Yesterday an incredible interview appeared in Magyar Hírlap, a newspaper that often criticizes the government from the right. Fittingly, it was László Kövér, speaker of the house and a high party official in Fidesz who belongs to the right wing of Fidesz, who gave the interview to this particular paper.
The interview covered a lot of topics, and Kövér’s answers to the reporters’ questions tell us a lot about this man and his view of the world. I must say that this interview filled me with increasing anxiety about the direction in which the current government is leading Hungary.
Let us start with his view of the criticism of the Fidesz government from the United States. The occasion was the letter Viktor Orbán received from the fifty American congressmen and women concerning the growing anti-Semitism in Hungary. Kövér complained that “as a member of a small Central European country it is somewhat tiresome to hear all the admonitions by various personalities of some of the great powers.” According to Kövér, this has been going on for twenty-two years, and prior to that “another power’s leaders were reprimanding us, admittedly using different methods, but the mentality is the same.”
And the United States is more than annoyingly meddlesome. According to Kövér, there was a serious plan in Washington to remove Orbán from his position. “We can believe, for example, Charles Gati, the influential adviser to any given Democratic secretary of state, who in several interviews talked about the realistic possibility of Viktor Orbán’s removal as the result of a coup d’état.”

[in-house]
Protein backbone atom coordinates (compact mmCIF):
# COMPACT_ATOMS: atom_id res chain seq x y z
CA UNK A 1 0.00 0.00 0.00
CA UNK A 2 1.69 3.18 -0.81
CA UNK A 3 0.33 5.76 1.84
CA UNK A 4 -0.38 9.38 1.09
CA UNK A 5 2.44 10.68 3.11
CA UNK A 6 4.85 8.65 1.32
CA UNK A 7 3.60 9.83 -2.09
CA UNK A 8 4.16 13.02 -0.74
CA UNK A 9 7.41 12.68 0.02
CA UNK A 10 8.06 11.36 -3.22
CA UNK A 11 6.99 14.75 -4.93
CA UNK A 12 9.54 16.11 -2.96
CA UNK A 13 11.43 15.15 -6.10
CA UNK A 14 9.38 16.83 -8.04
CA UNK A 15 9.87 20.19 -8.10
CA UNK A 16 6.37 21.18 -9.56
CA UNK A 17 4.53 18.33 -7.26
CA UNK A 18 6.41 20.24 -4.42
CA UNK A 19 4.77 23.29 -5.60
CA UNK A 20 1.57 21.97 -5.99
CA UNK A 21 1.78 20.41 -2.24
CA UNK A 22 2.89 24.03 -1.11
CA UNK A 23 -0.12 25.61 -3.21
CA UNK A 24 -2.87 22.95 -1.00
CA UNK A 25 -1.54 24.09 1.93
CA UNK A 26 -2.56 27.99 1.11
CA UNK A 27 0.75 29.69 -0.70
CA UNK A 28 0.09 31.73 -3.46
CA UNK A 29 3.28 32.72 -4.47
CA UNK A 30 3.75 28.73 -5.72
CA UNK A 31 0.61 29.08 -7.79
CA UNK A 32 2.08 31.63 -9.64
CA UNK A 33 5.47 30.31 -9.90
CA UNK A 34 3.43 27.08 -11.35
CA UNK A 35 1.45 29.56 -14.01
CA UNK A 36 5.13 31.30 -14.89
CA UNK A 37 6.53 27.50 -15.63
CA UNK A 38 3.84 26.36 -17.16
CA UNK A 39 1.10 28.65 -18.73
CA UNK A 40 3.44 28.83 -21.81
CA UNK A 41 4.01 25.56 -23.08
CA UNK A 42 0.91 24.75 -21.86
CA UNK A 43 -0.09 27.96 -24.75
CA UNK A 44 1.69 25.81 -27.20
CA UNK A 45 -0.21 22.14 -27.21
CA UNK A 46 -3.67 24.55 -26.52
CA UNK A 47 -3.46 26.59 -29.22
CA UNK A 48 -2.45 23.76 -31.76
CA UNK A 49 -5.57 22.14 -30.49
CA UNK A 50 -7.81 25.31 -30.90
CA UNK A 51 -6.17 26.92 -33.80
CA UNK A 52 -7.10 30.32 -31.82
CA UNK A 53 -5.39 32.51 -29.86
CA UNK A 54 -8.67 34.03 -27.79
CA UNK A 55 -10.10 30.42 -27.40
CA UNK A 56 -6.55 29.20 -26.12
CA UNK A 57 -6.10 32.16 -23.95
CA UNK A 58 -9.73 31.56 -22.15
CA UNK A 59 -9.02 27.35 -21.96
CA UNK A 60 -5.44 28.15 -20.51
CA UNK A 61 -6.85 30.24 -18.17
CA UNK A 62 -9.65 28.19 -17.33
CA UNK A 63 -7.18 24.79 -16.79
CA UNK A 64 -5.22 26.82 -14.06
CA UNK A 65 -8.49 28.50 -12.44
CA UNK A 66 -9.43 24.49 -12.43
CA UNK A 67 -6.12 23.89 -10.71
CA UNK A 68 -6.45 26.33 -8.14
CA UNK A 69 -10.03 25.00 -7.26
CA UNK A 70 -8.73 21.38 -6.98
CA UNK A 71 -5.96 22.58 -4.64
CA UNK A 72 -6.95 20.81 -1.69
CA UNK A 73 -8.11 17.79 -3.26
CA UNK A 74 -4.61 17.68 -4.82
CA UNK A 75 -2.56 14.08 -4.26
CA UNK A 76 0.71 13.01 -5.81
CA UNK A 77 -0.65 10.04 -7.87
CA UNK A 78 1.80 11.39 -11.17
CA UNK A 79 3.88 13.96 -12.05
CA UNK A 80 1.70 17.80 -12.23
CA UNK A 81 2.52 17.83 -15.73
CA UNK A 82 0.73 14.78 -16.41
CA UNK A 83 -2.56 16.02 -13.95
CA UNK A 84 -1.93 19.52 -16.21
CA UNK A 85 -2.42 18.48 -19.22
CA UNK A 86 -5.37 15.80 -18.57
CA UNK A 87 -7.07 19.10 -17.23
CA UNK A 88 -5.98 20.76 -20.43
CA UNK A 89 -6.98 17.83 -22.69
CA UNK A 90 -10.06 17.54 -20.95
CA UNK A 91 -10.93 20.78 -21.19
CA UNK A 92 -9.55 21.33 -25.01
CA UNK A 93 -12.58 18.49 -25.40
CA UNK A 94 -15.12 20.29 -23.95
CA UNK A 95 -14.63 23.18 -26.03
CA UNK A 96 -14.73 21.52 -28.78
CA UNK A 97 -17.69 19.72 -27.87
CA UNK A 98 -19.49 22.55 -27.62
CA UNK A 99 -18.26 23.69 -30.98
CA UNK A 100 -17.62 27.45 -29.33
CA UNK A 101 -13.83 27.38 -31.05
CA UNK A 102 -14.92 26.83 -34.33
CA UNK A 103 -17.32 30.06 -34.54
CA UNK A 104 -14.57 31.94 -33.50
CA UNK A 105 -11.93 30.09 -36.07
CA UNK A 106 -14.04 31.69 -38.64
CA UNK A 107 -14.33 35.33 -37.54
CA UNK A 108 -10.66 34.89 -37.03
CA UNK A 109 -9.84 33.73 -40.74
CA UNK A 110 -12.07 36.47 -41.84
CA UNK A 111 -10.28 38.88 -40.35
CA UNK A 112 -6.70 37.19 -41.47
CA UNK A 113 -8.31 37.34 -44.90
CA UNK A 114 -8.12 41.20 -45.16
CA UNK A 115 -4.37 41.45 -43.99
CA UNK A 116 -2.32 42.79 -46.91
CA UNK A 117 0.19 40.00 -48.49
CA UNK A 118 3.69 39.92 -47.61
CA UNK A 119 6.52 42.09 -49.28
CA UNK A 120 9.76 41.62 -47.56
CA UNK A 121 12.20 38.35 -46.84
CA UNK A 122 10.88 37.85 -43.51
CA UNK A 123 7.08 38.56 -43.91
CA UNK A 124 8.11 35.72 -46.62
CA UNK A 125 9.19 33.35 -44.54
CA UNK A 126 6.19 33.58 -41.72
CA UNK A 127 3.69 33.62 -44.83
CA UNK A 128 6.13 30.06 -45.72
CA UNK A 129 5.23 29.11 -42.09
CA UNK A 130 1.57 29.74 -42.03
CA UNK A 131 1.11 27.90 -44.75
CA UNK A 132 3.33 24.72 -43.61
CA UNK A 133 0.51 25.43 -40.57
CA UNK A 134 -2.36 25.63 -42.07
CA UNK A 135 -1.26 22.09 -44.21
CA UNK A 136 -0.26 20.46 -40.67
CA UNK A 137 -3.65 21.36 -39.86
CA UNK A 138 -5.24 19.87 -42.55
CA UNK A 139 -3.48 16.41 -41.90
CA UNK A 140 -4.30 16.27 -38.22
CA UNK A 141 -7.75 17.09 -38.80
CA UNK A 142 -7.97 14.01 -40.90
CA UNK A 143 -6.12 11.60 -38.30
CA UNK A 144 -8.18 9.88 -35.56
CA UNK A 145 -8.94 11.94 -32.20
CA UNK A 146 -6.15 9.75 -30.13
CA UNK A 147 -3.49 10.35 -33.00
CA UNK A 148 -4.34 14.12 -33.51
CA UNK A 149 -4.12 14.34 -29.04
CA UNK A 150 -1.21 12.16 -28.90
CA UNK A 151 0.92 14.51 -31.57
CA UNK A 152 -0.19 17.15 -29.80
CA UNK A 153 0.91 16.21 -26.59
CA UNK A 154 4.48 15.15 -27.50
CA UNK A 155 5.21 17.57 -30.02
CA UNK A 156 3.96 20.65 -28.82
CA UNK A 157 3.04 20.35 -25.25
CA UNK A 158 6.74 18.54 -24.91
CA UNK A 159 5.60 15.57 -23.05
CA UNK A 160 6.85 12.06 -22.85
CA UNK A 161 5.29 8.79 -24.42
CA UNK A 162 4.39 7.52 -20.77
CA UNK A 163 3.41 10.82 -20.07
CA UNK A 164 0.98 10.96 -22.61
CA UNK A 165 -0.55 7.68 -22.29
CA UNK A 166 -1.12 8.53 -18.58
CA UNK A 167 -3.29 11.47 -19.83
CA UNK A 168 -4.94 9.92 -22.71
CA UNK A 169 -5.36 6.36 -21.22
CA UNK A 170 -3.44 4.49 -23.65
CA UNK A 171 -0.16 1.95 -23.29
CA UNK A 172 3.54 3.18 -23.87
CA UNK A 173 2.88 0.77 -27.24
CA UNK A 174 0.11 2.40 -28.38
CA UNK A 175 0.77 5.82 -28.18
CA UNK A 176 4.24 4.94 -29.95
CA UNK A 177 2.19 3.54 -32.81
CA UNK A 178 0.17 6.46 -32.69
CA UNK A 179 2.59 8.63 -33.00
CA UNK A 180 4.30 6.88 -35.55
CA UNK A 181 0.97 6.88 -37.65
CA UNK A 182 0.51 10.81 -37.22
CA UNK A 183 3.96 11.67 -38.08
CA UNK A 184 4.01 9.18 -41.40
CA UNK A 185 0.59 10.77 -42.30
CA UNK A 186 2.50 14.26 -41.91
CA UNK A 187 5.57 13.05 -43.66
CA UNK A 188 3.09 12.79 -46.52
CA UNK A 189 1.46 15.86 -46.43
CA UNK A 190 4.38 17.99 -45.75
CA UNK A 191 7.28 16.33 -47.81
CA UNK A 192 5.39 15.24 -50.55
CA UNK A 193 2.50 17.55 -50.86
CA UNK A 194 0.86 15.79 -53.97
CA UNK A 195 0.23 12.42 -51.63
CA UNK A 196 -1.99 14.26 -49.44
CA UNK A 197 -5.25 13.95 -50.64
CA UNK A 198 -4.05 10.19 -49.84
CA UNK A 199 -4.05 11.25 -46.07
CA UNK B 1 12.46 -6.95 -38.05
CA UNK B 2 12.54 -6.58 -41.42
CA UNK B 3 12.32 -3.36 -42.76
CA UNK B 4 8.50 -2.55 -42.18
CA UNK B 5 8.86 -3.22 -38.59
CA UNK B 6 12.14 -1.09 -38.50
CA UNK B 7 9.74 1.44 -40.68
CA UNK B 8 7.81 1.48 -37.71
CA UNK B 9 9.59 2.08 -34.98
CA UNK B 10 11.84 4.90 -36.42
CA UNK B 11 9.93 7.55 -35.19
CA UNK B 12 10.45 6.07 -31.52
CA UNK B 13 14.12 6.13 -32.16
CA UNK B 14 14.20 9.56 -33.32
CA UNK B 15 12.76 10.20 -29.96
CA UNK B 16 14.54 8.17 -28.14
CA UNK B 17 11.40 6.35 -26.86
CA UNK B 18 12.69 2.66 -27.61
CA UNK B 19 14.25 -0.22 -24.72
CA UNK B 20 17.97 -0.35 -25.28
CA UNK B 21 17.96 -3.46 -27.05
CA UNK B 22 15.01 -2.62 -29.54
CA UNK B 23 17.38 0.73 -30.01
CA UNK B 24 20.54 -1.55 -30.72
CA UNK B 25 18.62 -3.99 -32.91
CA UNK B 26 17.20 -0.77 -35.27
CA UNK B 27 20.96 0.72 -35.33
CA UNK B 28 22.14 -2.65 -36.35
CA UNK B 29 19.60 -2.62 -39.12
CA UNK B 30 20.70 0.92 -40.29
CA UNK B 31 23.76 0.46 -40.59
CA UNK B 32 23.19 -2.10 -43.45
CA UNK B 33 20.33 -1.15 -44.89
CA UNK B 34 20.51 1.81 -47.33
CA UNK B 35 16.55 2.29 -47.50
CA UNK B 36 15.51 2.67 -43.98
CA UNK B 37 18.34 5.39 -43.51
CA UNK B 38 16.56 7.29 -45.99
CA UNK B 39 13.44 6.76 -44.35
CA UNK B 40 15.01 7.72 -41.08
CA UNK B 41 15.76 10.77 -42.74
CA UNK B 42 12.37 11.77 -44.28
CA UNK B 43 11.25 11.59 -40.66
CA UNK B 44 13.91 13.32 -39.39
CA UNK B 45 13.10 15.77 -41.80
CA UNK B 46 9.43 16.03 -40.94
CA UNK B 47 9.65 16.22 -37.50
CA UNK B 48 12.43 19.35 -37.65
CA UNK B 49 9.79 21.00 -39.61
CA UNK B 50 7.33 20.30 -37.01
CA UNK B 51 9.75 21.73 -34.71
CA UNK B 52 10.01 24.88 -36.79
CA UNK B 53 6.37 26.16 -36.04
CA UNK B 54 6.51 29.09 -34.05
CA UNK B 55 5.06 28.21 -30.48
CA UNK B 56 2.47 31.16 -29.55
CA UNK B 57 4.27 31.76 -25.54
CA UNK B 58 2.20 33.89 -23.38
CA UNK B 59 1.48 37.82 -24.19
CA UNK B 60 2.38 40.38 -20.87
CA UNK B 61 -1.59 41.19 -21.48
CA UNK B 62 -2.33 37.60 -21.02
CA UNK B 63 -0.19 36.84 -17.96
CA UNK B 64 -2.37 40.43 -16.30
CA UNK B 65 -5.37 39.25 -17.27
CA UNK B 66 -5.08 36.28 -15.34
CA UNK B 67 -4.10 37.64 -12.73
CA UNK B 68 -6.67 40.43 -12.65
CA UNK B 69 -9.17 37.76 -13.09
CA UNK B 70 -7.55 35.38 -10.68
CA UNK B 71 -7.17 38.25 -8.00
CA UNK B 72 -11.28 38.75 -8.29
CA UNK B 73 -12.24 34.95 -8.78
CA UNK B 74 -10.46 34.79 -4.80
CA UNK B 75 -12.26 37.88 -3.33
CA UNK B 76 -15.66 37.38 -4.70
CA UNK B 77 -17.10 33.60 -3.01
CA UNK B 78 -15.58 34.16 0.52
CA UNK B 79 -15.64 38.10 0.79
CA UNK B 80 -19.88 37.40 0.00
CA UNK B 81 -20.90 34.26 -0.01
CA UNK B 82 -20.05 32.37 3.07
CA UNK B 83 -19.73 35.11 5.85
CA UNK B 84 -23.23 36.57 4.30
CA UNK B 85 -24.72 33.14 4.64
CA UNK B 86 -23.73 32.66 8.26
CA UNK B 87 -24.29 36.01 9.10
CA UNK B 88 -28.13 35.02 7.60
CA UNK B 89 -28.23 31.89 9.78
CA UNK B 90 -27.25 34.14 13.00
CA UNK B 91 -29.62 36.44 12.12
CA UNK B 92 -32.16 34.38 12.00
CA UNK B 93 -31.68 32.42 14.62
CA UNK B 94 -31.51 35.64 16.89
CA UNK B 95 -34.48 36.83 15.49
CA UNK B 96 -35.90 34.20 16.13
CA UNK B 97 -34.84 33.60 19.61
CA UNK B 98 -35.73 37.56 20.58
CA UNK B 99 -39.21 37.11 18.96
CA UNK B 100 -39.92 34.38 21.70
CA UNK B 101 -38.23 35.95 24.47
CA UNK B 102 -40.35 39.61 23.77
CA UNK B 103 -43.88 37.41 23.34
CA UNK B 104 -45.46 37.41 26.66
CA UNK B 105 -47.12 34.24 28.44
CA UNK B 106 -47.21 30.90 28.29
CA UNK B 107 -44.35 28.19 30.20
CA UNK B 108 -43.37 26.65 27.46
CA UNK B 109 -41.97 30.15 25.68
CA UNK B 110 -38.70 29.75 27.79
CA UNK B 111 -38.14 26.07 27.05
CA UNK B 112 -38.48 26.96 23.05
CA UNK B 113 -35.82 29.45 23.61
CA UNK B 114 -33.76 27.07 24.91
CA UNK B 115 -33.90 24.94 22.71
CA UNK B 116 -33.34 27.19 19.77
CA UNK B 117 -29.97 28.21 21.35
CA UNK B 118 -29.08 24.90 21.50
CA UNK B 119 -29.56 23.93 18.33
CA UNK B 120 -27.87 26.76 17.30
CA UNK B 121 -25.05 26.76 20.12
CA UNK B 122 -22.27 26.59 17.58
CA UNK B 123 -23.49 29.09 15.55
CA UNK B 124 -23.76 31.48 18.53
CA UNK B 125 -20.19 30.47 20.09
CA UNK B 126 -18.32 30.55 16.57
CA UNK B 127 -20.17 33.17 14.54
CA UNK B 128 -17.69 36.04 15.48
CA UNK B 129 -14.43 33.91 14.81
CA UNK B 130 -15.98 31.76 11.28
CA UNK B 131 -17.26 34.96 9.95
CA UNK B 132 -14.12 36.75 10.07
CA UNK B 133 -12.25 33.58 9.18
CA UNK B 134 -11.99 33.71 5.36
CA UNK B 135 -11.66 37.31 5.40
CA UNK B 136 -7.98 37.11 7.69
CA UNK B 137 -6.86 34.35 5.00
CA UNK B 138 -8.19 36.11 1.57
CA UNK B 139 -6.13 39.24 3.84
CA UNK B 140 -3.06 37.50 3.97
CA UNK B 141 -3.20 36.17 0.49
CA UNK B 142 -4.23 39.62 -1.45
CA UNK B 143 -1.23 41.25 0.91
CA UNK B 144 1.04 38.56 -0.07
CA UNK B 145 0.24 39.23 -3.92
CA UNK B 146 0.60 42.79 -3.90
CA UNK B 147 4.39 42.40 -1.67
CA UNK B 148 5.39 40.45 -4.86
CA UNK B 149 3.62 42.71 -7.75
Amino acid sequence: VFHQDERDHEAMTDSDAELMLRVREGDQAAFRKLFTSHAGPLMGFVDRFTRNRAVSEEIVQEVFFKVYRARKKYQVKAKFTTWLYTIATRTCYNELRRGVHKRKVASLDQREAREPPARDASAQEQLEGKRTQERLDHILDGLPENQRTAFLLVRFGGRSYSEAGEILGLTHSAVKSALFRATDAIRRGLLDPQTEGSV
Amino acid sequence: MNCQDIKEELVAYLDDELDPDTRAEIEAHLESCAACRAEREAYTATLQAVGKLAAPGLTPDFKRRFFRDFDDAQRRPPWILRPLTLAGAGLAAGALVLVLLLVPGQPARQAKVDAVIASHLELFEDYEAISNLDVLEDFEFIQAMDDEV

This accusation is a lie. Charles Gati gave an interview to Heti Válasz on January 17, 2012, in which the reporter of the weekly asked him in what manner Orbán could possibly be removed. Gati outlined five possibilities: (1) in 2014 Fidesz loses the elections; (2) Fidesz decides to hold early elections in 2012 or 2013 yet the party still loses; (3) the economic situation of the country further deteriorates and a part of the Fidesz leadership insists on the retirement of the Matolcsy-Orbán duo and therefore similarly to the Greek and Italian situation, a conservative, not a populist, government is formed; (4) this new government wanting to increase its legitimacy includes some real economic experts from both right and left, for example, Gordon Bajnai, Péter Ákos Bod or perhaps Lajos Bokros; and (5) civil war breaks out because of the people’s recognition that Fidesz’s promises were empty. But, Gati added, “God save us from such an outcome.” It was this interview that Kövér rewrote and accused both Gati and the United States of preparing a coup d’état against Viktor Orbán. And, by the way, Gati is not a confidential adviser to Hillary Clinton. They have never met.
Another topic, somewhat connected to the above, is Elie Wiesel’s letter to Kövér that I published in its entirety. I also wrote about the Israeli parliament’s decision to withdraw Kövér’s invitation to attend the centennial celebration of Raoul Wallenberg’s birth. As for the Israeli disinvitation, Kövér brushed the whole thing aside as if it were entirely his decision not to attend. One of the reporters suggested that in certain circles Kövér has become the “the Hungarian government’s anti-Semite.”